Devaluations can affect the business climate in a number of ways, but in particular provide firms with an opportunity to expand sales and boost profitability. A devaluation increases import prices, which makes imports less competitive against domestic products and encourages domestic buyers to switch to locally-produced substitutes. Likewise, a fall in export prices is likely to cause overseas customers to increase their demand for the country's exported products in preference to locally produced items and to the exports of other overseas producers. If the pound, as in our example above, is devalued by one-third, then this would allow UK exporters to reduce their prices by a similar amount, thus increasing their price competitiveness in the US market Alternatively, they may choose not to reduce their prices by the full amount of the devaluation in order to increase unit profit margins and provide additional funds for advertising and sales promotion, etc. Contrast with REVALUATION, definition 2.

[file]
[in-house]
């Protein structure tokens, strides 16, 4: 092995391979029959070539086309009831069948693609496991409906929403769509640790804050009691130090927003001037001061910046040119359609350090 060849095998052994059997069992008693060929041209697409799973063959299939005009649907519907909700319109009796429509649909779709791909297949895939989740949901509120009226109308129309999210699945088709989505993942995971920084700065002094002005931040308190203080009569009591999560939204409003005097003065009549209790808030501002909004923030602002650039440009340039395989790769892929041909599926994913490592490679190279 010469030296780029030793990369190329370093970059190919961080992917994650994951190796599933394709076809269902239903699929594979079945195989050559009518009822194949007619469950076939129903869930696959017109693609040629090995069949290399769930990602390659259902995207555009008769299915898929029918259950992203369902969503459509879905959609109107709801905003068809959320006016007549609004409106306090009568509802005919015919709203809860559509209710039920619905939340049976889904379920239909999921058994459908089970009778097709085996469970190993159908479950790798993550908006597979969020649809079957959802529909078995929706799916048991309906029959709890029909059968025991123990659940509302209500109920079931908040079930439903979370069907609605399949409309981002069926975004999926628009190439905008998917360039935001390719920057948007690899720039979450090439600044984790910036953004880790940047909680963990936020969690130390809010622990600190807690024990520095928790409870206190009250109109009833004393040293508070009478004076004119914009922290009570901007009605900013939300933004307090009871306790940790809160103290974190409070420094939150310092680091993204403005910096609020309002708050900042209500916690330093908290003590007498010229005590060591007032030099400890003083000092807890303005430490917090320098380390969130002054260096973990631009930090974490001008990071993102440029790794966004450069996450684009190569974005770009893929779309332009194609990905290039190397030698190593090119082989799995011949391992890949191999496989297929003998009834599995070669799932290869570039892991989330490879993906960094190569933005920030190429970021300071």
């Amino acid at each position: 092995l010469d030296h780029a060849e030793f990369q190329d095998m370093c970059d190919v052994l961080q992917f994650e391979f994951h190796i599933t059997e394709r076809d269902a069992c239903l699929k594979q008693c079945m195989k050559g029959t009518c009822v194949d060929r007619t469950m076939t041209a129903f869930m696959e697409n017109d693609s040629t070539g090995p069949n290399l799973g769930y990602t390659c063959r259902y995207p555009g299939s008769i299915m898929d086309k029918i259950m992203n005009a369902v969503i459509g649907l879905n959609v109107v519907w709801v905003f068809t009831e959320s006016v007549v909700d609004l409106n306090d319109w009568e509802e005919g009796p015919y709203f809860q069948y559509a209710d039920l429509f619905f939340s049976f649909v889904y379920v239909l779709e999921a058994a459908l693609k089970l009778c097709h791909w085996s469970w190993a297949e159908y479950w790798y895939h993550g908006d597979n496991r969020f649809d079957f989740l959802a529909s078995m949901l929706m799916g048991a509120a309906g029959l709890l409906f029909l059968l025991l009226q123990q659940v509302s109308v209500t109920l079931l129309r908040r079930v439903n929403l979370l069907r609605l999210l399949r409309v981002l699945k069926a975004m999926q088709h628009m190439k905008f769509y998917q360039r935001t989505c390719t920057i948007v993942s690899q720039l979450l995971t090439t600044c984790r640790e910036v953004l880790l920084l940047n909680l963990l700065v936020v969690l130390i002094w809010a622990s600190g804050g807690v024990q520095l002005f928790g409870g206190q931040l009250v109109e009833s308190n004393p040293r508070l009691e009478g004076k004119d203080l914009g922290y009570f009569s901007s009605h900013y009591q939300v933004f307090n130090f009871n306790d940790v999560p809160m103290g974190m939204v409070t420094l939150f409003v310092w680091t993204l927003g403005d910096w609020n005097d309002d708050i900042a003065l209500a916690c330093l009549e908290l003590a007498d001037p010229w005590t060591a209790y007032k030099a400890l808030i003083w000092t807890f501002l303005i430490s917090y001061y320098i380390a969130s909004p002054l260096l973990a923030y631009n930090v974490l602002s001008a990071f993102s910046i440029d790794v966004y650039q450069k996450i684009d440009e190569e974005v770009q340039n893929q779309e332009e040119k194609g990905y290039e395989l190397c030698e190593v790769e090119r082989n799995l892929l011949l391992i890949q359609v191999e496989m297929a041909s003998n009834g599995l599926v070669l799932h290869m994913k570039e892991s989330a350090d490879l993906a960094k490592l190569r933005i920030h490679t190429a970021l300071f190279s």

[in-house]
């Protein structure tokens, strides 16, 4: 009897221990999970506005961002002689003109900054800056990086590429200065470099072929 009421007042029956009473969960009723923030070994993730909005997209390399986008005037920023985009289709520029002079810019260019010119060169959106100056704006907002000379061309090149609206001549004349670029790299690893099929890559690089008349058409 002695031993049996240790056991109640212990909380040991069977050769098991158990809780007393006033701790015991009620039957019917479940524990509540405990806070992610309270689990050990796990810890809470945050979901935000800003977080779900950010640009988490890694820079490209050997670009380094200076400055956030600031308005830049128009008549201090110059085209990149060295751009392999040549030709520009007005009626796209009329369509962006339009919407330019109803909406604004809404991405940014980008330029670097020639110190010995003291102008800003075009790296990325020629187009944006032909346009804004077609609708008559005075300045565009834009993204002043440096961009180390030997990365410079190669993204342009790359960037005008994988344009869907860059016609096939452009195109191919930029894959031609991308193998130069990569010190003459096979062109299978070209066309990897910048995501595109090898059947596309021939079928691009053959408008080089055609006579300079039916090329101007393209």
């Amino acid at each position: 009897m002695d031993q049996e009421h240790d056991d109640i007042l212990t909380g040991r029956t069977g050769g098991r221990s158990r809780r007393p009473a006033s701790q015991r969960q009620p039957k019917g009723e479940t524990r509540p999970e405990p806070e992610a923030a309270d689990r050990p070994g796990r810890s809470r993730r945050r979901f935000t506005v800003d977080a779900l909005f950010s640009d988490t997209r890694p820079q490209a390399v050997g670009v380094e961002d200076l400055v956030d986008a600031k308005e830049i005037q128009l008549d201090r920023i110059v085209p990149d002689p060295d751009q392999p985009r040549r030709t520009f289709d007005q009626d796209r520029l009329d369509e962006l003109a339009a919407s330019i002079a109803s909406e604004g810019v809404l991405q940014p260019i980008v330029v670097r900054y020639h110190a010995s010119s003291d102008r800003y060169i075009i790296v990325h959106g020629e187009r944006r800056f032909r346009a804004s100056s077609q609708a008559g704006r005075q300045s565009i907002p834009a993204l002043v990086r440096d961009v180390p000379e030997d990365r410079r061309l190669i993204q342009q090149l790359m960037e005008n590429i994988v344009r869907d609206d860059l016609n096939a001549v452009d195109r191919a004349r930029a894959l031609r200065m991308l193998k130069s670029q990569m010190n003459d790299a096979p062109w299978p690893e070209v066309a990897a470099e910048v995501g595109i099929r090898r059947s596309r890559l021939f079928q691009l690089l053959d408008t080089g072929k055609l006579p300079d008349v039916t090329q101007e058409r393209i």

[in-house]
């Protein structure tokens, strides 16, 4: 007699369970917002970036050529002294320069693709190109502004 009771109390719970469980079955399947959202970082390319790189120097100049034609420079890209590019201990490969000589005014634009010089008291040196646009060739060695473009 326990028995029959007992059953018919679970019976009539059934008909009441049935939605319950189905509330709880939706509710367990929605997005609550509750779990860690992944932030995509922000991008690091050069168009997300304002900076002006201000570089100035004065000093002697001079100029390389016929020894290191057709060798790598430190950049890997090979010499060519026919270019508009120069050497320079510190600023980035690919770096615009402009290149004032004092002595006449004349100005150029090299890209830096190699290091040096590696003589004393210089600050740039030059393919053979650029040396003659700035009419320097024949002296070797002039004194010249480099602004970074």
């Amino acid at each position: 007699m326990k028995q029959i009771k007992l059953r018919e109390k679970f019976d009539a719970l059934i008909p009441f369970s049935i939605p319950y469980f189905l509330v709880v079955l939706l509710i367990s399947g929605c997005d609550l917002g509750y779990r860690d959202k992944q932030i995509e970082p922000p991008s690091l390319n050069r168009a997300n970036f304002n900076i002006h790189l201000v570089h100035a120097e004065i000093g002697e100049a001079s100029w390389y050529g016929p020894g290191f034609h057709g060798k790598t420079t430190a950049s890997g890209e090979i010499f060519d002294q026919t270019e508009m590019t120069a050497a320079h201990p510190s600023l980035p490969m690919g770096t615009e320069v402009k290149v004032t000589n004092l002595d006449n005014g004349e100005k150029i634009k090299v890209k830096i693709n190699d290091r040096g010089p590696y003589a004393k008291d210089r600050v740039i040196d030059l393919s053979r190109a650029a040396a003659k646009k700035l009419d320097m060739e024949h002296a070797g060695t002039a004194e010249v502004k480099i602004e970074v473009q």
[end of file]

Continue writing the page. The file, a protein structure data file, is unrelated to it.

Devaluationclick for a larger image
Fig. 44 Devaluation. A devaluation of the pound against the dollar.

devaluation